The north-eastern area of Milan is its commercial district, from the renowned luxury fashion District to the very popular Corso Buenos Aires, which is almost 2kms long and lined with hundreds of small shops. The leafy expanse of the Giardini Pubblici acts as a green boundary between these two zones.
Corso Buenos Aires links Piazza Oberdan to Piazzale Loreto and is one of the busiest and most dynamic trade and transit routes in Milan. Besides being one of the go-to shopping destinations for a wide range of merchandise, it also offers plenty of other good reasons to visit during the day or evening. The Teatro Elfo Puccini is one of the renowned locations of Milanese culture and the Boschi Di Stefano house museum was created by the passionate spouses Antonio Boschi and Marieda Di Stefano who amassed one of the most important collections of artistic Milanese twentieth-century heritage.
Spazio Oberdan hosts shows, exhibitions and has the a Fondazione Cineteca italiana screening room. Corso Buenos Aires and the network of adjoining streets all buzz with a myriad bars and restaurants and it is one of the major LGBT-friendly areas of the city.
It is in the so-called central “Quadrilateral” area that the major national and global luxury brands have established their businesses over the years. One of the access points, via Montenapoleone, is the most important and luxurious street in Milan and, with the parallel streets – via della Spiga and via Sant’Andrea, via Gesù, via Santo Spirito and via Borgospesso running perpendicularly to forms the heart of the district, historically known as the Quattro Borghi.
Visitors strolling around the Quadrilateral can delve in a very special atmosphere of elegant showrooms and alluring window displays. Nestled in amongst the boutiques, however, there are also prestigious palazzi that play host to important cultural entities: for example, the Bagatti Valsecchi house museum and the historical collections of Palazzo Morando dedicated to costumes, fashion and image.
Leaving via Montenapoleone in the direction of Corso Matteotti, arrive in Piazza San Babila: until the early thirties the open space in front of the church of San Babila – built in the eleventh century upon the ruins of an earlier place of worship and remodelled several times over the years – was initially a crossroads built in correspondence to the ancient porta Orientale, today’s Porta Venezia. The current layout of the piazza is the result of a series of urban planning proposals summarized in the 1934 city planning regulations.
Spread over approximately 17 hectares, the Giardini Pubblici are situated between Corso Venezia, Via Palestro, Piazza Cavour, via Manin and the ramparts of Porta Venezia. Created at the end of the eighteenth century, and designed by Giuseppe Piermarini, they were the city’s first public gardens: the “French-style” layout is identifiable in the shapes of the flowerbeds, in the wide tree-lined avenues, in the stairway that connects the gardens to the ramparts and in the gates with their neoclassical vases.
The original layout was modified by Giuseppe Balzaretto and Emilio Alemagna between 1857 and 1881 with the addition of ponds, waterfalls, hummocks and replica rocks. Between 1890 and 1915 some statues were placed in the park and the area was expanded on the western and eastern limits to include the Museo Civico di Storia Naturale – one of the most important natural history museums in Italy – and the Planetarium, donated to the city by the publisher Ulrico Hoepli, one of the most prestigious Italian institutions of outreach and education related to astronomy and astrophysics. In 2002, the Giardini were renamed in honour of the journalist Indro Montanelli (1909-2001) and a statue, also dedicated to him by the sculptor Vito Tongiani, was placed at the Piazza Cavour entrance.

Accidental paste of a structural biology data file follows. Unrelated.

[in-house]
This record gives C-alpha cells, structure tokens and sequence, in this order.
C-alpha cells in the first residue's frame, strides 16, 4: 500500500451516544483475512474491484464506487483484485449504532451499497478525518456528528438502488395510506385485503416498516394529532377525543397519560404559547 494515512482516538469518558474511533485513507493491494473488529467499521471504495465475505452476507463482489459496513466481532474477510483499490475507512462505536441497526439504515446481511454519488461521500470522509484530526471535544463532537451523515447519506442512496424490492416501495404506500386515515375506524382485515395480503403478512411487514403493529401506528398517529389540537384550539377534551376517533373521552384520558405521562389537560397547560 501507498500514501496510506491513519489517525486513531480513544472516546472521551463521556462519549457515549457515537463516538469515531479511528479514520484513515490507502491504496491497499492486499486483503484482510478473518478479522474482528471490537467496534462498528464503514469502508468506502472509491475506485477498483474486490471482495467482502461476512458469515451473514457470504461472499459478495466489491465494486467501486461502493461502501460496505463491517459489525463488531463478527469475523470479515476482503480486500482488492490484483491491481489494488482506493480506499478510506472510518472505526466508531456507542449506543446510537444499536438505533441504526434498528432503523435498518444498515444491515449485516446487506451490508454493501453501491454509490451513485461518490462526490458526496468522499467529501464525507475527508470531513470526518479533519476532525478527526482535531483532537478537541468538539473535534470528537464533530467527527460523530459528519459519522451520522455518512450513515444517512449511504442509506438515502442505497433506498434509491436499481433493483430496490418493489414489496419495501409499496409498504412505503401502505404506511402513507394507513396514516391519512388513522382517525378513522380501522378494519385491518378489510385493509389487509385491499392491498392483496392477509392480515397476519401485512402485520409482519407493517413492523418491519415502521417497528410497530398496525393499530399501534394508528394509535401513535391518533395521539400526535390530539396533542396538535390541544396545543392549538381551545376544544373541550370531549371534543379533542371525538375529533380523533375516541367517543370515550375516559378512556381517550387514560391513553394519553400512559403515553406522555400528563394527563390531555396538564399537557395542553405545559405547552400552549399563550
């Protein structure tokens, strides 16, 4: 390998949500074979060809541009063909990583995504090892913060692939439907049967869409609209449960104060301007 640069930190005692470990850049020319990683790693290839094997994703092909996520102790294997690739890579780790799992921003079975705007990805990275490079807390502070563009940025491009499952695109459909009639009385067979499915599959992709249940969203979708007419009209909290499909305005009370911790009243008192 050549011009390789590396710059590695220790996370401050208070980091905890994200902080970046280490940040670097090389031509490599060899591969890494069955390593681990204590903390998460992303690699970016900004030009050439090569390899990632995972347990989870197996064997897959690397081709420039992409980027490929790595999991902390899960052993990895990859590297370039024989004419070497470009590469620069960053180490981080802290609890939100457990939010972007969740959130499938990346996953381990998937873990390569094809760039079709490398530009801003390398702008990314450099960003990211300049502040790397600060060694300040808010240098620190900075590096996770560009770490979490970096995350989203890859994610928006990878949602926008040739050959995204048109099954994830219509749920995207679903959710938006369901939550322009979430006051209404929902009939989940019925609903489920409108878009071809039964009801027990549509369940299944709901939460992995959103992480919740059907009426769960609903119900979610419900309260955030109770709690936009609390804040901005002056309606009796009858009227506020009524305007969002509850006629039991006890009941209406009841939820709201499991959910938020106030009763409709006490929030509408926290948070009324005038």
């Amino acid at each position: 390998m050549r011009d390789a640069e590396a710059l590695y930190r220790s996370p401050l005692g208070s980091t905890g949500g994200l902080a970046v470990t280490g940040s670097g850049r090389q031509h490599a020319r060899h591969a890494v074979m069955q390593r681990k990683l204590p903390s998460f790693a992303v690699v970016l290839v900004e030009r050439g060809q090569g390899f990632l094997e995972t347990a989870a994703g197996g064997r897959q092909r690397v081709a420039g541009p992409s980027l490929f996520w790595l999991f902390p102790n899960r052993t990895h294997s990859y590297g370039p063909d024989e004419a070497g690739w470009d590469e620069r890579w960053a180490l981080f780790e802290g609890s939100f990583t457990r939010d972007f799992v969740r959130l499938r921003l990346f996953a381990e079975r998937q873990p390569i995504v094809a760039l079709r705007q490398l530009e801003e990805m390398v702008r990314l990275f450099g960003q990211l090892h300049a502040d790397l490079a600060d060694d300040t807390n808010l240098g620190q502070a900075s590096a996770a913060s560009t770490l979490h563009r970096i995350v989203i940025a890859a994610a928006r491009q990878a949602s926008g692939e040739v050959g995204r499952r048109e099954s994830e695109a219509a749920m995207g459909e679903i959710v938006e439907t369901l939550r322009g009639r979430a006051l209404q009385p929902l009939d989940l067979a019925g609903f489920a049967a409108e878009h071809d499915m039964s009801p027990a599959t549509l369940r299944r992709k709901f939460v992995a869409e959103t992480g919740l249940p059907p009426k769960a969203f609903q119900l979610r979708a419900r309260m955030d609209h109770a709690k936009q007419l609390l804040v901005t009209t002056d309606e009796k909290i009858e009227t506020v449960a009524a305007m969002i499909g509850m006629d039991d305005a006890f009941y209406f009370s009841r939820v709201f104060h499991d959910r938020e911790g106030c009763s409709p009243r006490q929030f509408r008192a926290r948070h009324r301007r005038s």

The majestic Villa Reale stands in front of the Via Palestro exit, one of the most significant examples of neoclassical architecture in Milan, built between 1790 and 1796 as a grand residence for Count Lodovico Barbiano di Belgiojoso. It now houses the Civica Galleria d’Arte Moderna (Civic Gallery of Modern Art) and the PAC Contemporary Art Pavilion on the site of the old stables, a venue for exhibitions that was inaugurated in 1954.
Majestic symbol of entry to the city, Milano Centrale is one of the largest train stations in Europe and the second in Italy for number of passengers in transit. The massive stone structure, built by Ulisse Stacchini between 1927 and 1931, combines eclecticism, liberty and Roman monumentality, and is adorned with sculptural elements ordered by the fascist regime. The station forecourt was renovated between 2005 and 2010: the Galleria delle Carrozze is linked to the underground level, while the passageways to the Galleria di Testa are re-equipped with new ramps, a new ticket office and a multilevel retail space.
In front of platform 21 which houses the Shoah Memorial, stands the Padiglione Reale which is renowned for its classical architecture. A short distance away the Pirelli skyscraper is an emblem of the economic dynamism of post-war Milan. Designed by Gio Ponti, it was built between 1955 and 1960 as the administrative headquarters of Pirelli industries. 127 meters in height it was one of the tallest concrete buildings in Europe. Headquarters of the Lombardy Region since 1978, the thirty-first floor offers magnificent views over the entire city.
Ideas compliments of Tourismo Milano.